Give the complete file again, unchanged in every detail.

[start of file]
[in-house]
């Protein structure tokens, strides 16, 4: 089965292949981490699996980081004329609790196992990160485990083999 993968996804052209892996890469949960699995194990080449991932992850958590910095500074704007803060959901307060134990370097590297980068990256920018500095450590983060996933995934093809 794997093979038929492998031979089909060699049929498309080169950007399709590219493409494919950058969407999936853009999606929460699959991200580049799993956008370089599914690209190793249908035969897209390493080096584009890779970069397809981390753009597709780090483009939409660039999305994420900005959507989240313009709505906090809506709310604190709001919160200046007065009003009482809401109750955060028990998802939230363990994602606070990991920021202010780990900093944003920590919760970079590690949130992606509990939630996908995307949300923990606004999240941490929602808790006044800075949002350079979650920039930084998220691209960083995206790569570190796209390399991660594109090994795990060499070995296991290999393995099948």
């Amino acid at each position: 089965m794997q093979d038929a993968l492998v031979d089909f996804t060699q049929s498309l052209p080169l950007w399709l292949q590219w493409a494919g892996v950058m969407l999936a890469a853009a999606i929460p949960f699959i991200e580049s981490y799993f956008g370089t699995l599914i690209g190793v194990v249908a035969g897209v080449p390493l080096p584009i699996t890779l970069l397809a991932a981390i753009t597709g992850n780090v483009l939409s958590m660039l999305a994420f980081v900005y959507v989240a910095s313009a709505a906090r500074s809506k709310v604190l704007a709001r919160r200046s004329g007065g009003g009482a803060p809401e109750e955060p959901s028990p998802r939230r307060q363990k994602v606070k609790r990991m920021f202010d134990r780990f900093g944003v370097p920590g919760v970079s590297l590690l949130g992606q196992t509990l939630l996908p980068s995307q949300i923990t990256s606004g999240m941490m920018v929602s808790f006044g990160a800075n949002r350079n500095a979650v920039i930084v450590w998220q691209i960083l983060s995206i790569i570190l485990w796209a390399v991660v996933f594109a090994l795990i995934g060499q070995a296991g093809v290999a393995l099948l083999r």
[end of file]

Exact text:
[in-house]
């Protein structure tokens, strides 16, 4: 089965292949981490699996980081004329609790196992990160485990083999 993968996804052209892996890469949960699995194990080449991932992850958590910095500074704007803060959901307060134990370097590297980068990256920018500095450590983060996933995934093809 794997093979038929492998031979089909060699049929498309080169950007399709590219493409494919950058969407999936853009999606929460699959991200580049799993956008370089599914690209190793249908035969897209390493080096584009890779970069397809981390753009597709780090483009939409660039999305994420900005959507989240313009709505906090809506709310604190709001919160200046007065009003009482809401109750955060028990998802939230363990994602606070990991920021202010780990900093944003920590919760970079590690949130992606509990939630996908995307949300923990606004999240941490929602808790006044800075949002350079979650920039930084998220691209960083995206790569570190796209390399991660594109090994795990060499070995296991290999393995099948």
């Amino acid at each position: 089965m794997q093979d038929a993968l492998v031979d089909f996804t060699q049929s498309l052209p080169l950007w399709l292949q590219w493409a494919g892996v950058m969407l999936a890469a853009a999606i929460p949960f699959i991200e580049s981490y799993f956008g370089t699995l599914i690209g190793v194990v249908a035969g897209v080449p390493l080096p584009i699996t890779l970069l397809a991932a981390i753009t597709g992850n780090v483009l939409s958590m660039l999305a994420f980081v900005y959507v989240a910095s313009a709505a906090r500074s809506k709310v604190l704007a709001r919160r200046s004329g007065g009003g009482a803060p809401e109750e955060p959901s028990p998802r939230r307060q363990k994602v606070k609790r990991m920021f202010d134990r780990f900093g944003v370097p920590g919760v970079s590297l590690l949130g992606q196992t509990l939630l996908p980068s995307q949300i923990t990256s606004g999240m941490m920018v929602s808790f006044g990160a800075n949002r350079n500095a979650v920039i930084v450590w998220q691209i960083l983060s995206i790569i570190l485990w796209a390399v991660v996933f594109a090994l795990i995934g060499q070995a296991g093809v290999a393995l099948l083999r």